Failed Organizational change

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Introduction

Studies show that a considerable number of change initiatives fail. This comes as no shock. It is common for managers to be frustrated by changes that show little or no chance of success.  This paper discusses Regency Travels. The company experienced a failure in the development of Real Time Smartphone Mobile App for Regency Travel Company.  An improvisational model for technology change management is proposed as the most suitable change model for applicable to Regency Travel. It is based on the understanding that technological change is a consecutive series of various changes, many of which are unpredictable at the start. Using improvisational change model to manage change necessitates a set of mechanisms and processes to understand the different forms of change as they occur and to react effectively to these changes.

Failed organizational change

Regency Travels and Tours is a prominent travel management company in the global travel and tourism industry.  In keeping up with industry trends in travel innovations and service offerings, Regency Travels invested in the development of Smartphone mobile application. The mobile application aimed at integrating the best services and solutions in order to culminate the vision of Regency group.  The particular aim was to address the evolving needs of travelers and render the organization competitive service quality and product range on it. The development of the website was our first large-scale venture into the software and technology sector. The successful development of mobile application would be clubbed decades of travel domain expertise that would enable the firm to continue its impressive growth and add to its prestigious list of clients in the travel market. Business trips to vacations have been made easier through mobile technologies available to travel agents and clients alike. Clients would get 24-hour access to the details of their trips from the convenience of their trusted mobile device.

The company began developing the mobile app to dramatically change the way users interacted with the brand. The rapid pace of mobile software and hardware innovation had resulted in the struggle by the organization to meet its user expectations. Many companies spend considerable time planning, investing and building an app to coordinate with their mobile strategy. The development of Regency’s mobile app failed despite the continued growth and use in the industry. The company made huge investments towards the development of the app. However, there are many factors that may have contributed to the failure of change. While the company pushed for the speedy development of the app, the development was faced by many risks and quality control issues. The top challenges faced by the company in its development can be summarized into rapid innovation, insufficient device coverage, increased complexity, lack of reliable automation, skyrocketing user expectations and testing challenges.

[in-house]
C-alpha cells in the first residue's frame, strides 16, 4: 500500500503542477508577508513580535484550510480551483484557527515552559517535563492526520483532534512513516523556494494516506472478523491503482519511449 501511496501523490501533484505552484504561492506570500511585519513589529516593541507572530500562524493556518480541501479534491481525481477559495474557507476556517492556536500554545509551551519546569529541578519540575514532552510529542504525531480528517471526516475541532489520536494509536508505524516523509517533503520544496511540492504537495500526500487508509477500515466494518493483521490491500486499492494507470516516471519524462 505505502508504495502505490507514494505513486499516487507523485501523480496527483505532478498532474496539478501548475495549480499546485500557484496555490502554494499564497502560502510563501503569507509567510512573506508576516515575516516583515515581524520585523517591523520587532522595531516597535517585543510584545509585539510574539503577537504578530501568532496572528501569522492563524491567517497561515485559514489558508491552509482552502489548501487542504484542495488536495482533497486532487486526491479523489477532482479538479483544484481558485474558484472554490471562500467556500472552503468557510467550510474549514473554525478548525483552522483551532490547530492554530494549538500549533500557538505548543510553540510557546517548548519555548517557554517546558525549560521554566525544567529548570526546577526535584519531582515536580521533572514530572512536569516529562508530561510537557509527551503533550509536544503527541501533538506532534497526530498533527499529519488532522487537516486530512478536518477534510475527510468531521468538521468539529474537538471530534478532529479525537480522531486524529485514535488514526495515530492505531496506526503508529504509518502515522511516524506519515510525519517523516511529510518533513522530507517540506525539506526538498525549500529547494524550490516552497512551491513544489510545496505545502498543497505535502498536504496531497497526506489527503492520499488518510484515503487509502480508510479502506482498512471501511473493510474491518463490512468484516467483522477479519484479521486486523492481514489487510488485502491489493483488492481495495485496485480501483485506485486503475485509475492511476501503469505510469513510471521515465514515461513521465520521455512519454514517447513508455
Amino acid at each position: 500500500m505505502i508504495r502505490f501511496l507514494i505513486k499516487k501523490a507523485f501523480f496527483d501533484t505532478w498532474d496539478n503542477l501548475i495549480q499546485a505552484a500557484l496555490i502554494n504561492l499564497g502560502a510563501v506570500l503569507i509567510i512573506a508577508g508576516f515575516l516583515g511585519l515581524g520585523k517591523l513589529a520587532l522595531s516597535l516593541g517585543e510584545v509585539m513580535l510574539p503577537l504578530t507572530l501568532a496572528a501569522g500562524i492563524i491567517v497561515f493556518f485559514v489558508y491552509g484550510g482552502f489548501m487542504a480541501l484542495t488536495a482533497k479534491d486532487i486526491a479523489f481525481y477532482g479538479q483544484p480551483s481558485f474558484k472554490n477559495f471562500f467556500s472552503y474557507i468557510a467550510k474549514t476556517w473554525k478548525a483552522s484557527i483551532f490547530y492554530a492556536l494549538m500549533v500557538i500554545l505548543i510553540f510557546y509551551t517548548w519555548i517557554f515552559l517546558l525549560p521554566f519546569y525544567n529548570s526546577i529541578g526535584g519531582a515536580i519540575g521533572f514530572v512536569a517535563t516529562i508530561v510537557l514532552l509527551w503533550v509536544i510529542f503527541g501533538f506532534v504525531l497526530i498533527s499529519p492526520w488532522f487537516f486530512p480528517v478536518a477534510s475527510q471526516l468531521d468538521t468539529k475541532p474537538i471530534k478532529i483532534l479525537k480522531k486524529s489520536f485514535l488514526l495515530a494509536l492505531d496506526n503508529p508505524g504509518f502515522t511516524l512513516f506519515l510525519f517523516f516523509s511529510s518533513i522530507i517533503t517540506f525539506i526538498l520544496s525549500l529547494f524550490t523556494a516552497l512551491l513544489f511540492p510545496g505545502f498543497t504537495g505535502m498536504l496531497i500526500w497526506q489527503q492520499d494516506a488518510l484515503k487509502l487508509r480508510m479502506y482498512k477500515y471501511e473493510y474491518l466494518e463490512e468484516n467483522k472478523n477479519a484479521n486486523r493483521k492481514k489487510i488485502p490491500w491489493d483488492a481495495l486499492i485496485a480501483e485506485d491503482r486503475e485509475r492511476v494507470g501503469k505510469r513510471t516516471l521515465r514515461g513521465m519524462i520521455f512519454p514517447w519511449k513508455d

The fast pace of change in the travel industry put pressure on Regency’s mobile app development team to adopt rapid development. Additionally, new devices with enhancements continuously being released into the market put pressure on the developers to avoid constant update of release plans to ensure compatibility with an increasing number of variables. The external pressures compressed the release schedule. Regency did not carry out complex analysis, client-side visibility and enhanced testing during the development of its mobile app. User experience is dependent on a combination of factors including app style and network connectivity. Ensuring the quality of mobile apps requires enhanced testing during the development stage.  Regency also experienced skyrocketing user expectations.

Users quickly abandon applications with response delays. User experience is different in every stage with each contributing to the never-ending possibility of use-case issues. The company’s app was developed for the Smartphone. Evidently, there was a failure to consider other users when formulating a device coverage strategy. Thus, the mobile app would not perform well across a broad range of operating systems, mobile devices, and networks. Pre-production testing was necessary to avoid pitfalls including excessive resource consumption, poor performance, cross-platforms inconsistencies.

Testing is the key to ensuring mobile app success, and enterprises need to decide which devices to test their mobile apps by establishing the right mix to match their customers’ needs. Regency also failed to take into consideration some of the most important factors in organizational change. The company put its application at the core while leaving important stakeholders without a clear picture of what would go into building a consumer-facing application.  The adequate research was not carried out to determine the right mix of devices in the market, what new devices were coming to the market and what devices were being used by clients. Understanding the audience is important to the success of app development. This would help in strategizing use cases and features that would appeal to that audience.

Regency did not seem to have clear objectives and key results. There was some high level yet vague objectives without very specific key results that would get the company to that point.  Without definite company’s objectives, the company failed to align its diverse stakeholders around the purpose of the company.  Setting high-level or somewhat vague objectives often leads to a failure in the change process. There lacked a clear connection between results and change expectations (Reichers et al., 1997). Regency also lacked tight integration and alignment off its initiatives. The result was a massive development failure. The development of an app depends on various factors that can range from budgets and market competition.  But beyond the above mentioned factors, poor research is a common reason why regency’s mobile app development failed when launched.  Essentially, the change management program failed fundamentally because it was considered an outside-in process rather than an inside-out process that focused on change within individuals as well as the failure to focus on market and audience research.

Organizational change theory: The improvisational model